We woke up in Guate dazed and confused, still tired after the long trip from the Petén jungle to the highlands. We packed and jumped into a taxi. Direction: zona 7, from where all the buses to Antigua leave.
Nowadays—am I talking like one of these people?—lots of travelers prefer the relative comfort of direct shuttle buses, that run frequently between Guate and Antigua. But these are minibuses, and I hate minibuses. Plus they cost 80 Quetzales per person, ten times the price of the regular bus.
In Guate, each company has its own terminal and they are scattered throughout the city. Además, to make things even more confusing, they don’t really have a name. “How am I supposed to explain the driver which terminal we want?” I asked Feng. “Just tell him we want to take the bus de pollo,” he deadpanned. Unfortunately, “chicken bus” doesn’t translate as easily. I settled for “bus regular”.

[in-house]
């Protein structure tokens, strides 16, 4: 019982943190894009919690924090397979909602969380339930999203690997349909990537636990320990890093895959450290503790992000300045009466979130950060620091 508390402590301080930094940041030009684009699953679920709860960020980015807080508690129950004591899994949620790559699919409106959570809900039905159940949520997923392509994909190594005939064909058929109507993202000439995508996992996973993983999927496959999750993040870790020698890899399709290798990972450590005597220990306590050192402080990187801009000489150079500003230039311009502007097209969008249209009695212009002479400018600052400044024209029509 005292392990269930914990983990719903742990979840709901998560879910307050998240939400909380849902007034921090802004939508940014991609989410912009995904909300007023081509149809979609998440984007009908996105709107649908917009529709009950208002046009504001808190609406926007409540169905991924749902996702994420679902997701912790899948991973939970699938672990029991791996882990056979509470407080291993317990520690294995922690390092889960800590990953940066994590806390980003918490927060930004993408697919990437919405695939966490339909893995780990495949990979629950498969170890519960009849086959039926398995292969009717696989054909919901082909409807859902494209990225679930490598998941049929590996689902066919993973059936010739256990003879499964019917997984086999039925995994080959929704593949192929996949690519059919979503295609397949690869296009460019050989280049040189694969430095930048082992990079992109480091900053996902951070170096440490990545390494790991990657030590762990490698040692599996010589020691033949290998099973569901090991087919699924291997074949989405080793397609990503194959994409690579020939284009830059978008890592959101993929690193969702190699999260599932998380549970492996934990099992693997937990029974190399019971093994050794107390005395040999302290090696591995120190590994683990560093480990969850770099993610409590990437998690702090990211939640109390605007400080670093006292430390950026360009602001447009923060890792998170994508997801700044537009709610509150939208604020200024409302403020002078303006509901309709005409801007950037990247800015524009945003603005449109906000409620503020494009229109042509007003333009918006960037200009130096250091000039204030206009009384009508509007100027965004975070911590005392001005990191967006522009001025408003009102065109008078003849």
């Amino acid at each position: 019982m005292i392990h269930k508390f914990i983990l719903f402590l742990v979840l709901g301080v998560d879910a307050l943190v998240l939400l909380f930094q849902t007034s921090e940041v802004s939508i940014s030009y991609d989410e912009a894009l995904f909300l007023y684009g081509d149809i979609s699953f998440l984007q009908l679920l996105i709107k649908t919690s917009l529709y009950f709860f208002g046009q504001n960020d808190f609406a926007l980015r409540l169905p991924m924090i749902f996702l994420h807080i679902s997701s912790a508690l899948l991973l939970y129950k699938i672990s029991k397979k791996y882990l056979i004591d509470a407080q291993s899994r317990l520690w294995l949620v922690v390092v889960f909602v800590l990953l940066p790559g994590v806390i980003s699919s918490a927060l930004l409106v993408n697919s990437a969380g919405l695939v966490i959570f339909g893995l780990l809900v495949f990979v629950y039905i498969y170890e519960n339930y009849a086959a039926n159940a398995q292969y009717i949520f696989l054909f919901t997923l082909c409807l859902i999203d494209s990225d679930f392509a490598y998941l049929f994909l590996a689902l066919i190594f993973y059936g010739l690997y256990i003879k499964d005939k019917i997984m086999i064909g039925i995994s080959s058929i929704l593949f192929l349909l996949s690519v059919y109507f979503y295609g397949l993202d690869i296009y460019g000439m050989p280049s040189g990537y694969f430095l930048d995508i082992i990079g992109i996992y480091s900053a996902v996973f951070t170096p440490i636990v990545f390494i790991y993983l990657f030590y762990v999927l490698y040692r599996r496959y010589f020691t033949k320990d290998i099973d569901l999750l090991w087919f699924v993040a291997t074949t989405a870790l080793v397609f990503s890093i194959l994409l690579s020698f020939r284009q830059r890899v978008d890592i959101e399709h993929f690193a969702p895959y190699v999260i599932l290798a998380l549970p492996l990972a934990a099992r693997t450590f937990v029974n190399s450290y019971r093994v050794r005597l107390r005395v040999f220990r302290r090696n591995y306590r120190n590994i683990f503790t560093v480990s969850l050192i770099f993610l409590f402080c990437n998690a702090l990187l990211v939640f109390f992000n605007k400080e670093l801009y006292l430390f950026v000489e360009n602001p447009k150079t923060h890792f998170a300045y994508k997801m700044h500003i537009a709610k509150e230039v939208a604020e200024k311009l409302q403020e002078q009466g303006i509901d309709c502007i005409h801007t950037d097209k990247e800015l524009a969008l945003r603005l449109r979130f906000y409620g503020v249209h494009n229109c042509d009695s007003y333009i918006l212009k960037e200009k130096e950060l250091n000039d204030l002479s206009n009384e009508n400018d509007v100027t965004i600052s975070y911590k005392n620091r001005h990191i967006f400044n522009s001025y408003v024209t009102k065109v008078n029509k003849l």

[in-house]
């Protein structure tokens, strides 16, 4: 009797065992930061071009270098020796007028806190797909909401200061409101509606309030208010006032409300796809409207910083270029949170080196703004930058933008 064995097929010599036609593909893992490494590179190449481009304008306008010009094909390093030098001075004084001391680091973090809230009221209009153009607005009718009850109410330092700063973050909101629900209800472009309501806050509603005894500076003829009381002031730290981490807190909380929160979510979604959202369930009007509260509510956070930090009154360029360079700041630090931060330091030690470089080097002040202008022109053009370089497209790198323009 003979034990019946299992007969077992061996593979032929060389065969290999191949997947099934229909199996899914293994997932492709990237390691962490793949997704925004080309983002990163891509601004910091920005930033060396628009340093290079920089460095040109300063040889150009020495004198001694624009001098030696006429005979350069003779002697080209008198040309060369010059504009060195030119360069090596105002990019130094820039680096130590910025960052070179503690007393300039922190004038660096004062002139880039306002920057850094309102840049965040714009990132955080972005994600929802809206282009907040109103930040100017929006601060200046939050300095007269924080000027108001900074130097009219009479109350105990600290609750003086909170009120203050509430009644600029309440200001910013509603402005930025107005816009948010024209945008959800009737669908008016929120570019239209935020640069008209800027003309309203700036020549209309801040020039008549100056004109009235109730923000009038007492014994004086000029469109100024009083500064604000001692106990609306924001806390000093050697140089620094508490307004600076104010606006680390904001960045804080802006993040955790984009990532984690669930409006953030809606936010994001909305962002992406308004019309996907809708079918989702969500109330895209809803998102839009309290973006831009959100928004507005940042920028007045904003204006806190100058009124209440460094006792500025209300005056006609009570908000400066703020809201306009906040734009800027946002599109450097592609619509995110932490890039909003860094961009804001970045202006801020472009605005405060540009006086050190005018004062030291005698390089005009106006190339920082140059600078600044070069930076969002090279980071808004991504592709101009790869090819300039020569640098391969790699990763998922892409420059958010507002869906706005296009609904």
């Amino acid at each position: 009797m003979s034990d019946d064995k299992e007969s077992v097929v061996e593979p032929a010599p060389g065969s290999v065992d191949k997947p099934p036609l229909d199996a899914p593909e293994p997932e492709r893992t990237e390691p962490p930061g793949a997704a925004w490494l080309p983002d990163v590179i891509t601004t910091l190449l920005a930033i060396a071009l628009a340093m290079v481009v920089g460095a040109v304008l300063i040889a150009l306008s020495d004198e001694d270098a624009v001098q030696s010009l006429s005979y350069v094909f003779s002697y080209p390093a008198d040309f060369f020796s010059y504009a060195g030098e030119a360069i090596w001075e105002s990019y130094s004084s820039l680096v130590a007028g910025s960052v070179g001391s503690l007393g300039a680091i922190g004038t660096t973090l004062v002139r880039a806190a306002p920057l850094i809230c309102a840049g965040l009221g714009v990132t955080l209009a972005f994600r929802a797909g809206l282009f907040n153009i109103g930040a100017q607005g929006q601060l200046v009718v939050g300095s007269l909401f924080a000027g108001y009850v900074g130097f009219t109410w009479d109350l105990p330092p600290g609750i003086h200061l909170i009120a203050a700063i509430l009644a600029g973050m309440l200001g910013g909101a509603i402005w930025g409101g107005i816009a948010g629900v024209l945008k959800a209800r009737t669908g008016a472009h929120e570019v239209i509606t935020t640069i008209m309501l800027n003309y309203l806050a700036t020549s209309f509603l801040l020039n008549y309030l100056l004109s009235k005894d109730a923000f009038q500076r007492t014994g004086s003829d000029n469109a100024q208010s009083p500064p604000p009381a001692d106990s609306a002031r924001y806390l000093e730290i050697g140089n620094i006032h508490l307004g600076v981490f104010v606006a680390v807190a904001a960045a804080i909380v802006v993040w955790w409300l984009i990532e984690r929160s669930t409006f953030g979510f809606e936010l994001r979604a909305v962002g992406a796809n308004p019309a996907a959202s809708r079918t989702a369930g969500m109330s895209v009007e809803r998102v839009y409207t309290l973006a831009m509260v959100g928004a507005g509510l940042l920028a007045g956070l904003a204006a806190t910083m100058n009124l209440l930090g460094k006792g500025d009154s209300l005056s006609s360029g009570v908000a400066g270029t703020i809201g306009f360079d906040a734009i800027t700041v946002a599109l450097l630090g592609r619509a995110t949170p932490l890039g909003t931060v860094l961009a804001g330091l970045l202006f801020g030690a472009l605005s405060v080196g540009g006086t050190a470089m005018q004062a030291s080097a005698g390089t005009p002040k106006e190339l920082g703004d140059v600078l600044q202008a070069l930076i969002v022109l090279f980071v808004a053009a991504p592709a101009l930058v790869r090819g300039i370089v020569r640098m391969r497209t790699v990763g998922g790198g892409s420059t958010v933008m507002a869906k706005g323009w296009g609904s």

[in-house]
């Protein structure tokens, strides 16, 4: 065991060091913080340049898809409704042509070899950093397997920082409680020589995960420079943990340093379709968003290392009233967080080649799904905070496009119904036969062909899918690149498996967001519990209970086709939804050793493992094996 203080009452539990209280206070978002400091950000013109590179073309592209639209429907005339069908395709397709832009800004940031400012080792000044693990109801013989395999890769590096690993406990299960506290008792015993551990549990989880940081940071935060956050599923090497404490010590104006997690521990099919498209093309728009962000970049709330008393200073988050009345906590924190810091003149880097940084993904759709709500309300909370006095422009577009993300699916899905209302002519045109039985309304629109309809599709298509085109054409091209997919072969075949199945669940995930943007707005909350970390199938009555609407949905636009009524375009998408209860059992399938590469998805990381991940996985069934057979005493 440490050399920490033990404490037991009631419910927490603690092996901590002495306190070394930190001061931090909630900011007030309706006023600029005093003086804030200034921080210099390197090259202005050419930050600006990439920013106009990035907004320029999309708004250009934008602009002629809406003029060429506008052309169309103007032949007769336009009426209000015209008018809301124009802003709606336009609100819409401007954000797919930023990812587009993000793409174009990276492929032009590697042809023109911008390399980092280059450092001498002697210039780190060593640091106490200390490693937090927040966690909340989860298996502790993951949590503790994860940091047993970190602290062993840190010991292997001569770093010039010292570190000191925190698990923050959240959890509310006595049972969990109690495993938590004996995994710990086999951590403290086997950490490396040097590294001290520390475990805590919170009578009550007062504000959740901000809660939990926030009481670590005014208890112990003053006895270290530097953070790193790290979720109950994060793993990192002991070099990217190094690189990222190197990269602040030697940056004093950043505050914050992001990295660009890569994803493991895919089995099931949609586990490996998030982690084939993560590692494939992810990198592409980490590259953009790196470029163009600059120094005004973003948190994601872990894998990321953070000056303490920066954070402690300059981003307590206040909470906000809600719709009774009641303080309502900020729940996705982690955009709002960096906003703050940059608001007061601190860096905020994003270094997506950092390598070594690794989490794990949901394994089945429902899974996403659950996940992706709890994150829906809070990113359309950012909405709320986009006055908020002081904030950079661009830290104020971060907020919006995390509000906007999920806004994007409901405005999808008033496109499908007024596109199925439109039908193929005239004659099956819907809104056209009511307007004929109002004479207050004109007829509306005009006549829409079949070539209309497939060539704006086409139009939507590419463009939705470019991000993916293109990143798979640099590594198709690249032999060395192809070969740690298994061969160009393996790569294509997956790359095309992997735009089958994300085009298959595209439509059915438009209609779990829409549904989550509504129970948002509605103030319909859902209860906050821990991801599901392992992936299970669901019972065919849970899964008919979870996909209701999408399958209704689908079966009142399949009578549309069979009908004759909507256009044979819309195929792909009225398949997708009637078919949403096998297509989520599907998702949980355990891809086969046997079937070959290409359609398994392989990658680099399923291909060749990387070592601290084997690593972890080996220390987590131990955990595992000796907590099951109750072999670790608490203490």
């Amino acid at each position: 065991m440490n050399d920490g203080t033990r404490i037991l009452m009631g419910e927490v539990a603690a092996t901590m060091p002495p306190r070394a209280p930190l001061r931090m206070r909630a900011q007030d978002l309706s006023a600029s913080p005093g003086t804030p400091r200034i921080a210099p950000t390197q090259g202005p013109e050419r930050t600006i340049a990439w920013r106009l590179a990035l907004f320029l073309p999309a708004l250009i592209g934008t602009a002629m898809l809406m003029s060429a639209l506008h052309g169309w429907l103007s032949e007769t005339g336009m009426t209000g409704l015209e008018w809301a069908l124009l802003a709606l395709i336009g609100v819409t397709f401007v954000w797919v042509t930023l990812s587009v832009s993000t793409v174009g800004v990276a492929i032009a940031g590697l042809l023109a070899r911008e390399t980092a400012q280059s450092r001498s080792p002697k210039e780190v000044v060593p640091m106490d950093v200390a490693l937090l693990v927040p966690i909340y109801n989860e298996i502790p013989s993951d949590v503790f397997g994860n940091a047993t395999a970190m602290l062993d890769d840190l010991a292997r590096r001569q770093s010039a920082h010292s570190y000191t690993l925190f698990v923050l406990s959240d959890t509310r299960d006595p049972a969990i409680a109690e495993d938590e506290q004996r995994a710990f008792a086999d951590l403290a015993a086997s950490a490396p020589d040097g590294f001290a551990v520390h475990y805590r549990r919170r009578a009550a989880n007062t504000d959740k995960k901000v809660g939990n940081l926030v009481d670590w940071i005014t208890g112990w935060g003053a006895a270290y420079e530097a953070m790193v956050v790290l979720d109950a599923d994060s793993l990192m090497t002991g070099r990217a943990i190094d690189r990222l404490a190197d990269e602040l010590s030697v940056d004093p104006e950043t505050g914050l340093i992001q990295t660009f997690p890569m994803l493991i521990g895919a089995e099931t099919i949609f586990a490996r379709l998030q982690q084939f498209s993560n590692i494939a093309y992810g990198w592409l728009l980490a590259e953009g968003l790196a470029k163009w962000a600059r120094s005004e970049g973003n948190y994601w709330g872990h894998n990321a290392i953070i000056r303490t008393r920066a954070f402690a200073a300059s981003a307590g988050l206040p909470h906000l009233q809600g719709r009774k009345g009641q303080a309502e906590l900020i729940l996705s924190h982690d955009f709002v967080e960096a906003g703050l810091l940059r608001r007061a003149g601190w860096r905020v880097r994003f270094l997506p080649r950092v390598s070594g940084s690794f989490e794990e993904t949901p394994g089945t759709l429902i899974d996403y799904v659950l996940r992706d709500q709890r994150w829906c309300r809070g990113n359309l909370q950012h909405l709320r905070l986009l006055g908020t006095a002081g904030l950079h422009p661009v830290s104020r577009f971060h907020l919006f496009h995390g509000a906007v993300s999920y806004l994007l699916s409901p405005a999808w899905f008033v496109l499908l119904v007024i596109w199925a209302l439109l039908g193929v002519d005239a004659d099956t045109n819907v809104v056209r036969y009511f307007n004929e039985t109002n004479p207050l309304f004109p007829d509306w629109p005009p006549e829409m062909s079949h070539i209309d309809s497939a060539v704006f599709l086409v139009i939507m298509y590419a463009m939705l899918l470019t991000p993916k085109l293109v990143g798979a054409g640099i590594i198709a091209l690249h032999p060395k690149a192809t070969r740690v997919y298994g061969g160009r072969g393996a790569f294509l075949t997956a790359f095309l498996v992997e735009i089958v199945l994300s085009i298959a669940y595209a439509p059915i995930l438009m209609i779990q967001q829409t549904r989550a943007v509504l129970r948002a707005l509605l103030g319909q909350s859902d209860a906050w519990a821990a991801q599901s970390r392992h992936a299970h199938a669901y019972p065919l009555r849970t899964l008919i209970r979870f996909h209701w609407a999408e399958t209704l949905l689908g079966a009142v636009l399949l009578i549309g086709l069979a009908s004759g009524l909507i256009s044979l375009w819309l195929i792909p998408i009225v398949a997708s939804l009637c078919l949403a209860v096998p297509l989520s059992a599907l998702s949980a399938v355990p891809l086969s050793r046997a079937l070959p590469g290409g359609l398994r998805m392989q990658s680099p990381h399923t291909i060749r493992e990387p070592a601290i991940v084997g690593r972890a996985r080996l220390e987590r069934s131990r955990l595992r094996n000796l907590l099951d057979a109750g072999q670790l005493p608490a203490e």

The taxi dropped us off in a busy street where colourful chicken buses lined up, bumper to bumper, burping dark fumes. Standing at the opened front door, the driver’s helper yelled the destination. “’Tigua! ‘Tigua!”
We climbed in and braced ourselves for the fun but bumpy one hour ride in the mountain.
Antigua hasn’t changed much, we spent a lot of time there in 2001 and 2003, mostly because it’s quiet, relatively safe and very picturesque. The city is in the highlands, stuck between Volcán Agua and Volcán Fuego. The colourful façades reminds me of Italy… but for the Mayas!